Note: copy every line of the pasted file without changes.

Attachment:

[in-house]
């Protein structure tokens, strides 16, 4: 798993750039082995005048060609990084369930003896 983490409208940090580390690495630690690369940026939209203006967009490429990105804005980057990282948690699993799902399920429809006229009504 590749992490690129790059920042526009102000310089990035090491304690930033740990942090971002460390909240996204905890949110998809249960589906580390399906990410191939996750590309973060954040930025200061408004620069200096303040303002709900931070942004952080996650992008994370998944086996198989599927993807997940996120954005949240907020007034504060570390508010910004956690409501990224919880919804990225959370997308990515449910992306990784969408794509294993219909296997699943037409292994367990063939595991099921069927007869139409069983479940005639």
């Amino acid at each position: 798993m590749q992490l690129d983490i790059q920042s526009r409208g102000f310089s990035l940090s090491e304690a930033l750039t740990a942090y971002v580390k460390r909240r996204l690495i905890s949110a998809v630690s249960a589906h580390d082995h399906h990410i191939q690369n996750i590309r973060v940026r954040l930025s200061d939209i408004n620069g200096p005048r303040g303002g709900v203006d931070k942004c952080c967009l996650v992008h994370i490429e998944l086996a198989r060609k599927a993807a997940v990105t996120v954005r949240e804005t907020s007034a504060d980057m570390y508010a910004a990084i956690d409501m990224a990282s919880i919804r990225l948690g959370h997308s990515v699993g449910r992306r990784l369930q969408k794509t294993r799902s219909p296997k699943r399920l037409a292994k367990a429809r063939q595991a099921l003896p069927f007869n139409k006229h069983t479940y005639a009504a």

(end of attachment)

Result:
[in-house]
């Protein structure tokens, strides 16, 4: 798993750039082995005048060609990084369930003896 983490409208940090580390690495630690690369940026939209203006967009490429990105804005980057990282948690699993799902399920429809006229009504 590749992490690129790059920042526009102000310089990035090491304690930033740990942090971002460390909240996204905890949110998809249960589906580390399906990410191939996750590309973060954040930025200061408004620069200096303040303002709900931070942004952080996650992008994370998944086996198989599927993807997940996120954005949240907020007034504060570390508010910004956690409501990224919880919804990225959370997308990515449910992306990784969408794509294993219909296997699943037409292994367990063939595991099921069927007869139409069983479940005639």
């Amino acid at each position: 798993m590749q992490l690129d983490i790059q920042s526009r409208g102000f310089s990035l940090s090491e304690a930033l750039t740990a942090y971002v580390k460390r909240r996204l690495i905890s949110a998809v630690s249960a589906h580390d082995h399906h990410i191939q690369n996750i590309r973060v940026r954040l930025s200061d939209i408004n620069g200096p005048r303040g303002g709900v203006d931070k942004c952080c967009l996650v992008h994370i490429e998944l086996a198989r060609k599927a993807a997940v990105t996120v954005r949240e804005t907020s007034a504060d980057m570390y508010a910004a990084i956690d409501m990224a990282s919880i919804r990225l948690g959370h997308s990515v699993g449910r992306r990784l369930q969408k794509t294993r799902s219909p296997k699943r399920l037409a292994k367990a429809r063939q595991a099921l003896p069927f007869n139409k006229h069983t479940y005639a009504a």